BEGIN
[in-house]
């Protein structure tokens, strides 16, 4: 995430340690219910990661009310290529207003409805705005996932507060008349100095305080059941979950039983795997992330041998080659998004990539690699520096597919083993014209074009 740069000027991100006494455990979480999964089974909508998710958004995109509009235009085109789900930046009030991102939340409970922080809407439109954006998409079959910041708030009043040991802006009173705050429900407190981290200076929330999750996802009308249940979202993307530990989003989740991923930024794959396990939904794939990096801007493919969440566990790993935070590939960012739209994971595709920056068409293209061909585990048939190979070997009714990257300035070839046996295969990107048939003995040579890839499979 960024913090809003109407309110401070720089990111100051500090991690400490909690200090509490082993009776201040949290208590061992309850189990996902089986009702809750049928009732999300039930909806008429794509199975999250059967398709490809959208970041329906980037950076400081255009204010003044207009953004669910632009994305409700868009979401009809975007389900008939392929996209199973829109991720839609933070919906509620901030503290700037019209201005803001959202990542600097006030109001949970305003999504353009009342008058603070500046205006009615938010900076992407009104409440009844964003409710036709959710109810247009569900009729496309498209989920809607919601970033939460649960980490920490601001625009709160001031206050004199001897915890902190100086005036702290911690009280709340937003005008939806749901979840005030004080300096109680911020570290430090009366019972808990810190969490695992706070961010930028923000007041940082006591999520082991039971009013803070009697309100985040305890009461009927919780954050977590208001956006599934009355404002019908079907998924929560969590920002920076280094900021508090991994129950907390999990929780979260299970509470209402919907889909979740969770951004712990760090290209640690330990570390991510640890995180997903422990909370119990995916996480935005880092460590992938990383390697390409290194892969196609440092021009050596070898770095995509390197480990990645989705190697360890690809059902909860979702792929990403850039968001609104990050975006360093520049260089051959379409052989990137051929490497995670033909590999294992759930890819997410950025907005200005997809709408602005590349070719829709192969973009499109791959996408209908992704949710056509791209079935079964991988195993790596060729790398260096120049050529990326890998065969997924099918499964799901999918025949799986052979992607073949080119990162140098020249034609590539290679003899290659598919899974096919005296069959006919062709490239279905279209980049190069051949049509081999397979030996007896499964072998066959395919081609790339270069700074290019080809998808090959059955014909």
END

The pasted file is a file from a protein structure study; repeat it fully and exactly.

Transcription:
[in-house]
């Protein structure tokens, strides 16, 4: 995430340690219910990661009310290529207003409805705005996932507060008349100095305080059941979950039983795997992330041998080659998004990539690699520096597919083993014209074009 740069000027991100006494455990979480999964089974909508998710958004995109509009235009085109789900930046009030991102939340409970922080809407439109954006998409079959910041708030009043040991802006009173705050429900407190981290200076929330999750996802009308249940979202993307530990989003989740991923930024794959396990939904794939990096801007493919969440566990790993935070590939960012739209994971595709920056068409293209061909585990048939190979070997009714990257300035070839046996295969990107048939003995040579890839499979 960024913090809003109407309110401070720089990111100051500090991690400490909690200090509490082993009776201040949290208590061992309850189990996902089986009702809750049928009732999300039930909806008429794509199975999250059967398709490809959208970041329906980037950076400081255009204010003044207009953004669910632009994305409700868009979401009809975007389900008939392929996209199973829109991720839609933070919906509620901030503290700037019209201005803001959202990542600097006030109001949970305003999504353009009342008058603070500046205006009615938010900076992407009104409440009844964003409710036709959710109810247009569900009729496309498209989920809607919601970033939460649960980490920490601001625009709160001031206050004199001897915890902190100086005036702290911690009280709340937003005008939806749901979840005030004080300096109680911020570290430090009366019972808990810190969490695992706070961010930028923000007041940082006591999520082991039971009013803070009697309100985040305890009461009927919780954050977590208001956006599934009355404002019908079907998924929560969590920002920076280094900021508090991994129950907390999990929780979260299970509470209402919907889909979740969770951004712990760090290209640690330990570390991510640890995180997903422990909370119990995916996480935005880092460590992938990383390697390409290194892969196609440092021009050596070898770095995509390197480990990645989705190697360890690809059902909860979702792929990403850039968001609104990050975006360093520049260089051959379409052989990137051929490497995670033909590999294992759930890819997410950025907005200005997809709408602005590349070719829709192969973009499109791959996408209908992704949710056509791209079935079964991988195993790596060729790398260096120049050529990326890998065969997924099918499964799901999918025949799986052979992607073949080119990162140098020249034609590539290679003899290659598919899974096919005296069959006919062709490239279905279209980049190069051949049509081999397979030996007896499964072998066959395919081609790339270069700074290019080809998808090959059955014909």